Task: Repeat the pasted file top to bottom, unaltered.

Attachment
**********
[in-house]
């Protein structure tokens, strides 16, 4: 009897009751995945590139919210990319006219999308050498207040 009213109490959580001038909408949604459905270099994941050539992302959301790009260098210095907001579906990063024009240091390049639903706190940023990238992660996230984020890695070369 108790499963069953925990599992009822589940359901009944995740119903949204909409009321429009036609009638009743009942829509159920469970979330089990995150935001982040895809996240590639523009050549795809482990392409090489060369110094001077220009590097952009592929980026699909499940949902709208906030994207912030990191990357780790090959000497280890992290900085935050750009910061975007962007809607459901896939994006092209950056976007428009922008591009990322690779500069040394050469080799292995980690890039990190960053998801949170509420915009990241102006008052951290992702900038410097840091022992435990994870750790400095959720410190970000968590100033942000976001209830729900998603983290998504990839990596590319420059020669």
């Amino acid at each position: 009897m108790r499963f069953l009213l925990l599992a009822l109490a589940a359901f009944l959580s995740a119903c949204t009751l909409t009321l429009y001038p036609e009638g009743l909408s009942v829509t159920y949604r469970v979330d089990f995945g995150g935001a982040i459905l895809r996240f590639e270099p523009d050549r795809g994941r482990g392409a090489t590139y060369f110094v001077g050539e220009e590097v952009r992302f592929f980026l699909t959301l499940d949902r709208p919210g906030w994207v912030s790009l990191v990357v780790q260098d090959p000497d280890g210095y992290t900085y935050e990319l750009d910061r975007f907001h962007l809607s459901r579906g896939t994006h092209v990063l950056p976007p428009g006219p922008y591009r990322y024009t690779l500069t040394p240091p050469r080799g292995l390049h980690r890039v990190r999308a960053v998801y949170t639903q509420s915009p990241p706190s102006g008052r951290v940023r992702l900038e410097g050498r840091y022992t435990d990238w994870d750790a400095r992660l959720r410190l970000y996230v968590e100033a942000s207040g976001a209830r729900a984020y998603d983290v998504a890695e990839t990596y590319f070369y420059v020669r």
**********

[in-house]
């Protein structure tokens, strides 16, 4: 009897009751995945590139919210990319006219999308050498207040 009213109490959580001038909408949604459905270099994941050539992302959301790009260098210095907001579906990063024009240091390049639903706190940023990238992660996230984020890695070369 108790499963069953925990599992009822589940359901009944995740119903949204909409009321429009036609009638009743009942829509159920469970979330089990995150935001982040895809996240590639523009050549795809482990392409090489060369110094001077220009590097952009592929980026699909499940949902709208906030994207912030990191990357780790090959000497280890992290900085935050750009910061975007962007809607459901896939994006092209950056976007428009922008591009990322690779500069040394050469080799292995980690890039990190960053998801949170509420915009990241102006008052951290992702900038410097840091022992435990994870750790400095959720410190970000968590100033942000976001209830729900998603983290998504990839990596590319420059020669």
């Amino acid at each position: 009897m108790r499963f069953l009213l925990l599992a009822l109490a589940a359901f009944l959580s995740a119903c949204t009751l909409t009321l429009y001038p036609e009638g009743l909408s009942v829509t159920y949604r469970v979330d089990f995945g995150g935001a982040i459905l895809r996240f590639e270099p523009d050549r795809g994941r482990g392409a090489t590139y060369f110094v001077g050539e220009e590097v952009r992302f592929f980026l699909t959301l499940d949902r709208p919210g906030w994207v912030s790009l990191v990357v780790q260098d090959p000497d280890g210095y992290t900085y935050e990319l750009d910061r975007f907001h962007l809607s459901r579906g896939t994006h092209v990063l950056p976007p428009g006219p922008y591009r990322y024009t690779l500069t040394p240091p050469r080799g292995l390049h980690r890039v990190r999308a960053v998801y949170t639903q509420s915009p990241p706190s102006g008052r951290v940023r992702l900038e410097g050498r840091y022992t435990d990238w994870d750790a400095r992660l959720r410190l970000y996230v968590e100033a942000s207040g976001a209830r729900a984020y998603d983290v998504a890695e990839t990596y590319f070369y420059v020669r």